Exhibition-Related Issues Include Violence,
The 109th Congress:
A Legislative Overview
by Jonathan Yarowsky
NATO Washington Counsel
The 108th Congress finally
adjourned sine die Dec. 8, concluding a long and contentious
overshadowed by the 2004 presidential election. Even post-election,
the Congress returned for a short “lame duck” session
in order to pass the important “intelligence reform” package.
Although the anti-camcording legislation (containing liability
protections for theatre owners) passed each House separately,
the legislation could not move to the president’s
desk because of attempts to add an unrelated bill to the
package of anti-piracy provisions.
The new 109th Congress was sworn in Jan.
4. Even with changes in composition on the key committees
interest to NATO, we expect the following issues to resurface
Protection: NATO will
continue to work to pass effective anti-camcordering legislation
the federal level. Despite the procedural entanglement
at the end of the last Congress, the theatre immunity language
in the anti-camcording legislation has bipartisan support
in both the House and Senate. NATO will continue to work
with our friends at the MPAA and in the entertainment industry
to achieve passage of these provisions, whether as part
of a larger anti-piracy package or as a stand-alone measure.
In the same vein, NATO will also continue
to work with the newly established Coalition of Entertainment
Trade Associations (CERTA), representing the voice of entertainment
retail on Capitol Hill, on a variety of issues, including
intellectual property, piracy and media violence.
Media Violence: We
fully expect that the new Congress will continue to give
careful scrutiny to
media violence. In the past, such oversight has often been
triggered by the periodic release of reports by the Federal
Trade Commission (FTC) on marketing practices of the entertainment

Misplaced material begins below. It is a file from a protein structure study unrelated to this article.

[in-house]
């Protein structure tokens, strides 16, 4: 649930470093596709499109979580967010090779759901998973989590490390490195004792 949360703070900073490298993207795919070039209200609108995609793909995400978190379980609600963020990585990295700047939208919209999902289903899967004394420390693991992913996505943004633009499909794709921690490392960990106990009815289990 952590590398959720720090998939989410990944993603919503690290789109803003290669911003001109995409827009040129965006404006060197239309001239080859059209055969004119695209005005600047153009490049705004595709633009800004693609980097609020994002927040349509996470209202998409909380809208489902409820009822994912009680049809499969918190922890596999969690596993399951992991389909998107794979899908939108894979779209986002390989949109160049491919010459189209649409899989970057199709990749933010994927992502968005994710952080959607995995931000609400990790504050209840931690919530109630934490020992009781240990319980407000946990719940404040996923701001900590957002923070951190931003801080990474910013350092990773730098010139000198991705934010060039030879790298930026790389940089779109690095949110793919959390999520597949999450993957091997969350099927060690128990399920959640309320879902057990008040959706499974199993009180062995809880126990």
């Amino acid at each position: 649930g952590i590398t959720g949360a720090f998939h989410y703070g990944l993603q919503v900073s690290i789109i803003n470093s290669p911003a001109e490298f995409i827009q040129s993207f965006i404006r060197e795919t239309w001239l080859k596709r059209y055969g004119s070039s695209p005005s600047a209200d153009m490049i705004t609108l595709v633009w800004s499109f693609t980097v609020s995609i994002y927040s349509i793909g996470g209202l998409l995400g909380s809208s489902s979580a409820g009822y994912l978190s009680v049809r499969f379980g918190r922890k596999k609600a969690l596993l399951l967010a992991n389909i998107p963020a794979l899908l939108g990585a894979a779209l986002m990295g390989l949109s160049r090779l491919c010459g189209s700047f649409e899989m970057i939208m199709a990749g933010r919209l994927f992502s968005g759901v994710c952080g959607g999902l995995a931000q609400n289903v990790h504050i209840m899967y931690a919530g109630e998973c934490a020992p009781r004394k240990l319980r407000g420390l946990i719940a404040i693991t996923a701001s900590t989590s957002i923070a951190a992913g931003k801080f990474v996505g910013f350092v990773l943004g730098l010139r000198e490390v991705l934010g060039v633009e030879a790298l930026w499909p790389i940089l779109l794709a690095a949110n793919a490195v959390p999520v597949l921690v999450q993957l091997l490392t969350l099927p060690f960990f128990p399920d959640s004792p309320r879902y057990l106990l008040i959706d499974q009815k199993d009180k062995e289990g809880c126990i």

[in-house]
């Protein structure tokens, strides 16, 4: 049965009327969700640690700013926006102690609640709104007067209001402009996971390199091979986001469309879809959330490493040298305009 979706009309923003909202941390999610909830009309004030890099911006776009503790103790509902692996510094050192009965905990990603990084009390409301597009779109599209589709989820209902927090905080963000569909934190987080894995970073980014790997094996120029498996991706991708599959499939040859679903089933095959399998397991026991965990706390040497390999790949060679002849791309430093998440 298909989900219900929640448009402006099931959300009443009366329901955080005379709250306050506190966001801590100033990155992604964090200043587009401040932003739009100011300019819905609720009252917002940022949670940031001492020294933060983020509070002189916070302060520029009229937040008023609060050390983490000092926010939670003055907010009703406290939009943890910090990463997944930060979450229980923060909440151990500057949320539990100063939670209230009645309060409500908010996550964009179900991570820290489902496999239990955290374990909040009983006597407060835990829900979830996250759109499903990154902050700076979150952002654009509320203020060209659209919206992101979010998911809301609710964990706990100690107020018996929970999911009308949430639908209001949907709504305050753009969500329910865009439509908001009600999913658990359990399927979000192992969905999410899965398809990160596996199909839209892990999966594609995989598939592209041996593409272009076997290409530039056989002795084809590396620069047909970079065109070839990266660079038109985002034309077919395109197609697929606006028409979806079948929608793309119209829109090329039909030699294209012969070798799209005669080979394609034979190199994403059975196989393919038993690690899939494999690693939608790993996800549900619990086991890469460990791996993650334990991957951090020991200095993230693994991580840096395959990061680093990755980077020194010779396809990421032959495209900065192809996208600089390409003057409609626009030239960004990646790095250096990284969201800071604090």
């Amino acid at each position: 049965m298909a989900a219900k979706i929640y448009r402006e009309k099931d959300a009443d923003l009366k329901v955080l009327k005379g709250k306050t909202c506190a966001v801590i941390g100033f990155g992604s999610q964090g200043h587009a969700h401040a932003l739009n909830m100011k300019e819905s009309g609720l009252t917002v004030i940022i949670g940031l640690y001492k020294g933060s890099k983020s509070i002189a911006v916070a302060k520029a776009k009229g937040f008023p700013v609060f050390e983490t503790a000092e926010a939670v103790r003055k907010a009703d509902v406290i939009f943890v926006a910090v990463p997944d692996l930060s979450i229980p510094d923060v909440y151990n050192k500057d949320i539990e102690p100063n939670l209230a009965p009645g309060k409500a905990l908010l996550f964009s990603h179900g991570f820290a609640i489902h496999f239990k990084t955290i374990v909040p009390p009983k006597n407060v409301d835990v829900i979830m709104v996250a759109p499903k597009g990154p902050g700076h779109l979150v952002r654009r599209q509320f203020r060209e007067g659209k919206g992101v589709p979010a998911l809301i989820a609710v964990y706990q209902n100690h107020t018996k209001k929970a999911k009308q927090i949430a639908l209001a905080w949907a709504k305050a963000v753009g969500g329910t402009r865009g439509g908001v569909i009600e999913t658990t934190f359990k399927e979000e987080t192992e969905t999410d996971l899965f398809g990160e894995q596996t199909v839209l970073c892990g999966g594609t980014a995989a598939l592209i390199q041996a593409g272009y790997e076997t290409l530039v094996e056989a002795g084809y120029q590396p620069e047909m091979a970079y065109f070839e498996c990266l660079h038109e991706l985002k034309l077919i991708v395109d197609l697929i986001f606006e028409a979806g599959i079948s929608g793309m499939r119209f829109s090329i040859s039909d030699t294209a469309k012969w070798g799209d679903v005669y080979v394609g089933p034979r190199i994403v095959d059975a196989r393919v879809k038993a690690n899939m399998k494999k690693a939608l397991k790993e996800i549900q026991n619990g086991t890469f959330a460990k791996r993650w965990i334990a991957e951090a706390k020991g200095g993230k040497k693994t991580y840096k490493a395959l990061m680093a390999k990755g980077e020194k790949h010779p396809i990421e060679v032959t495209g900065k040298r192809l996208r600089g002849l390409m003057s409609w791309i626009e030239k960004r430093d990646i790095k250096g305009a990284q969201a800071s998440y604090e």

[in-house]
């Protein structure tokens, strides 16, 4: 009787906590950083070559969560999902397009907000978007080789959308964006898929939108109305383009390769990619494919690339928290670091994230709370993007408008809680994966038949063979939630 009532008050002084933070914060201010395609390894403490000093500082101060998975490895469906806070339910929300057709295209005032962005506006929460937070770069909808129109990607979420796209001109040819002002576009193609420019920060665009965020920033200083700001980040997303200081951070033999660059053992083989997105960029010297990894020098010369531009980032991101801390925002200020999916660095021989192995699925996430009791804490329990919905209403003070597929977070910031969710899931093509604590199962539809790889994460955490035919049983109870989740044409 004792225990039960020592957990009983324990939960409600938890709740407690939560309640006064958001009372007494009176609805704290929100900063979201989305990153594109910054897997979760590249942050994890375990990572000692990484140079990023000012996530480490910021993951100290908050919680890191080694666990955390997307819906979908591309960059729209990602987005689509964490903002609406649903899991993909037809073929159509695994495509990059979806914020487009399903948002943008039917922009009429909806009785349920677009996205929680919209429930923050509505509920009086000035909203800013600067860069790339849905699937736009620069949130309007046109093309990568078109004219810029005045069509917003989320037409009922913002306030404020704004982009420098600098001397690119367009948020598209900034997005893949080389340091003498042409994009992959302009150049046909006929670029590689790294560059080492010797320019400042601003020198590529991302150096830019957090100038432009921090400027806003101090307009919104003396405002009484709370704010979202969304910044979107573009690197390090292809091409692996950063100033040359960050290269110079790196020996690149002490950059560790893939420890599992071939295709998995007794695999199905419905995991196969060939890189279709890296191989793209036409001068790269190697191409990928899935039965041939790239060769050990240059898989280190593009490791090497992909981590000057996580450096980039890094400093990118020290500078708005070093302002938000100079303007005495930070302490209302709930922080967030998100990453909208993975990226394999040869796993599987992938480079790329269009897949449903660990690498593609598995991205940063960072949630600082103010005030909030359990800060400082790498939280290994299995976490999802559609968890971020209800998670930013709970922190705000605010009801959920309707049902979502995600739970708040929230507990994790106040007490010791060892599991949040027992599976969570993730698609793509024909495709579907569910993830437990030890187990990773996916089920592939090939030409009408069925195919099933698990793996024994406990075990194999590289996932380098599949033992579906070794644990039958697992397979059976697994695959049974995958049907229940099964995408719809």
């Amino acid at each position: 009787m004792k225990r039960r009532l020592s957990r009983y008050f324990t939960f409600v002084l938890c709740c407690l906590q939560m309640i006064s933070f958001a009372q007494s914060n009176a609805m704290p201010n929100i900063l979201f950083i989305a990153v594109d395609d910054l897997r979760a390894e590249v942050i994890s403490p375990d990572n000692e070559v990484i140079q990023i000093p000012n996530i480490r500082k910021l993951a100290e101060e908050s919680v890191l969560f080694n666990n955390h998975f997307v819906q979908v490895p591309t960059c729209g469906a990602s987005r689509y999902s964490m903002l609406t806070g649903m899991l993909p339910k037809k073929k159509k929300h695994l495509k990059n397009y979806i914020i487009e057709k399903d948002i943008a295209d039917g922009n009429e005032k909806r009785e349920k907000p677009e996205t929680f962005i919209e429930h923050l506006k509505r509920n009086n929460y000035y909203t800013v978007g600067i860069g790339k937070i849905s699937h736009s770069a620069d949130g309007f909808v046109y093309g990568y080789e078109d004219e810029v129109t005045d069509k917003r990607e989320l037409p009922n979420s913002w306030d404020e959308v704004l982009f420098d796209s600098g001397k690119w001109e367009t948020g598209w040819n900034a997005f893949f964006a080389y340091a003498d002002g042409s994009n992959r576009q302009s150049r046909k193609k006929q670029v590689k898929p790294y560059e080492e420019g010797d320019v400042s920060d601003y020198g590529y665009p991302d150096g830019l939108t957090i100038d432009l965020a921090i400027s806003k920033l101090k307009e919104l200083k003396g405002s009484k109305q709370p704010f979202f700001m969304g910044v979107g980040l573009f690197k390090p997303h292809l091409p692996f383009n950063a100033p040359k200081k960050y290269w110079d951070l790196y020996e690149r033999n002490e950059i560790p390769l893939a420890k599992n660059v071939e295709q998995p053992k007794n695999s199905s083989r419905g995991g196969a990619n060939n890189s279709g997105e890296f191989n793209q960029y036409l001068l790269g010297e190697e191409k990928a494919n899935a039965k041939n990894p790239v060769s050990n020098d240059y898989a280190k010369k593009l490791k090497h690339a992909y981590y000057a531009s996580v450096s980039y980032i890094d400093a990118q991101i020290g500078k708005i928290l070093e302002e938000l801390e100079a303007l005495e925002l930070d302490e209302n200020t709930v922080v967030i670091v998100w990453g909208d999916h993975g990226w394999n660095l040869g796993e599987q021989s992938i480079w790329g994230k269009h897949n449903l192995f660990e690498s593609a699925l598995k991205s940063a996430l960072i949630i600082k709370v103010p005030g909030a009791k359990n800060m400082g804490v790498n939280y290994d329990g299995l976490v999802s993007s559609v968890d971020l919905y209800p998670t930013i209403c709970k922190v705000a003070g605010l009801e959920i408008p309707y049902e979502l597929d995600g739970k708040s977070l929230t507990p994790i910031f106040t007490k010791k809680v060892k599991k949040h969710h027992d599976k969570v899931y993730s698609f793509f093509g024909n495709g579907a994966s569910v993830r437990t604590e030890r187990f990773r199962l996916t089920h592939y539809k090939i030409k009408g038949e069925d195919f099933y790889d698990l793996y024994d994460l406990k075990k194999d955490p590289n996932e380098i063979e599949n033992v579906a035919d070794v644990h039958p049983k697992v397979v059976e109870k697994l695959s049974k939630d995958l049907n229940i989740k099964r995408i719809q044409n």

industry in bringing violent content to young people.
Over the past five years that the FTC has
conducted these reviews, the exhibition industry has received
from the FTC, vis-à-vis other entertainment retailers,
for their efforts to decrease youth exposure to violent
material. NATO’s membership must continue to be vigilant
in its voluntary “self-regulation” code of
conduct to enforce the entertainment rating code at its
Association Health Plans
passage in the House, AHP legislation was unable to move
to the Senate
floor in the 108th Congress. NATO remains a strong supporter
of AHPs as an innovative and timely vehicle to provide
health insurance to its members, especially its smaller,
independent members. For that reason, NATO will once again
be an active member of the “AHPs Now!” coalition
in the new Congress.
With a new political configuration in both
the House and Senate, and with many new leadership figures
in the key
jurisdictional committees, the 109th Congress looms as
a time of both challenge and opportunity for NATO. Building
on its strong relationships with key players in the Congress,
NATO will continue to represent your interests every day
so that the voice of exhibition will be heard loud and
clear on Capitol Hill.